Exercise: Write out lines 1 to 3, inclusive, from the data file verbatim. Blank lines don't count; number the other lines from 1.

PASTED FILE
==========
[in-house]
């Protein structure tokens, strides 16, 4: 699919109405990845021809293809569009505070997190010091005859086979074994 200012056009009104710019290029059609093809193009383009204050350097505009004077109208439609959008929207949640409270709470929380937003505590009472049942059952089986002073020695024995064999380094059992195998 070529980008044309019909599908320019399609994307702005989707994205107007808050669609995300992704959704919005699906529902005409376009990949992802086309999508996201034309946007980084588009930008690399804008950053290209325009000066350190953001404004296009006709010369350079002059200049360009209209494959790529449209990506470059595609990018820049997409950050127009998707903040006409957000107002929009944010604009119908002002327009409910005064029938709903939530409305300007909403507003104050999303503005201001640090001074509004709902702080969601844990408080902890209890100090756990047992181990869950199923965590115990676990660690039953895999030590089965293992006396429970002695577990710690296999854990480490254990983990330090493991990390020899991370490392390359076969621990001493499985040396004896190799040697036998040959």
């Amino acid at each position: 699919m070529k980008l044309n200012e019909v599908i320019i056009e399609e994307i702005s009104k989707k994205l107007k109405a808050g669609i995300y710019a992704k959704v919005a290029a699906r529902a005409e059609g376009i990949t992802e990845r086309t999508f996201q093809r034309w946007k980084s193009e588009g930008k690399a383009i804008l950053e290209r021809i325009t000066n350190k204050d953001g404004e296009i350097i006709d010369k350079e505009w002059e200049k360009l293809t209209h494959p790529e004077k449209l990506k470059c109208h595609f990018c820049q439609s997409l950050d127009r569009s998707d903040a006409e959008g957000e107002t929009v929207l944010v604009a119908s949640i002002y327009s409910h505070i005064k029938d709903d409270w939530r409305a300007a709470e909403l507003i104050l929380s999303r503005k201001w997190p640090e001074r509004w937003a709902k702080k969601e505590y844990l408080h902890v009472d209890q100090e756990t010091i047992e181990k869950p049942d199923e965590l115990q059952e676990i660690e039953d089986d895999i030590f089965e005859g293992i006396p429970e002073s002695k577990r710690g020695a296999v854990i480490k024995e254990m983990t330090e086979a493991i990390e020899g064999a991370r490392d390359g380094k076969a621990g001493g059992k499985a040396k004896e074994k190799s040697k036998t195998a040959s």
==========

[in-house]
């Protein structure tokens, strides 16, 4: 699919109405990845021809293809569009505070997190010091005859086979074994 200012056009009104710019290029059609093809193009383009204050350097505009004077109208439609959008929207949640409270709470929380937003505590009472049942059952089986002073020695024995064999380094059992195998 070529980008044309019909599908320019399609994307702005989707994205107007808050669609995300992704959704919005699906529902005409376009990949992802086309999508996201034309946007980084588009930008690399804008950053290209325009000066350190953001404004296009006709010369350079002059200049360009209209494959790529449209990506470059595609990018820049997409950050127009998707903040006409957000107002929009944010604009119908002002327009409910005064029938709903939530409305300007909403507003104050999303503005201001640090001074509004709902702080969601844990408080902890209890100090756990047992181990869950199923965590115990676990660690039953895999030590089965293992006396429970002695577990710690296999854990480490254990983990330090493991990390020899991370490392390359076969621990001493499985040396004896190799040697036998040959």
């Amino acid at each position: 699919m070529k980008l044309n200012e019909v599908i320019i056009e399609e994307i702005s009104k989707k994205l107007k109405a808050g669609i995300y710019a992704k959704v919005a290029a699906r529902a005409e059609g376009i990949t992802e990845r086309t999508f996201q093809r034309w946007k980084s193009e588009g930008k690399a383009i804008l950053e290209r021809i325009t000066n350190k204050d953001g404004e296009i350097i006709d010369k350079e505009w002059e200049k360009l293809t209209h494959p790529e004077k449209l990506k470059c109208h595609f990018c820049q439609s997409l950050d127009r569009s998707d903040a006409e959008g957000e107002t929009v929207l944010v604009a119908s949640i002002y327009s409910h505070i005064k029938d709903d409270w939530r409305a300007a709470e909403l507003i104050l929380s999303r503005k201001w997190p640090e001074r509004w937003a709902k702080k969601e505590y844990l408080h902890v009472d209890q100090e756990t010091i047992e181990k869950p049942d199923e965590l115990q059952e676990i660690e039953d089986d895999i030590f089965e005859g293992i006396p429970e002073s002695k577990r710690g020695a296999v854990i480490k024995e254990m983990t330090e086979a493991i990390e020899g064999a991370r490392d390359g380094k076969a621990g001493g059992k499985a040396k004896e074994k190799s040697k036998t195998a040959s």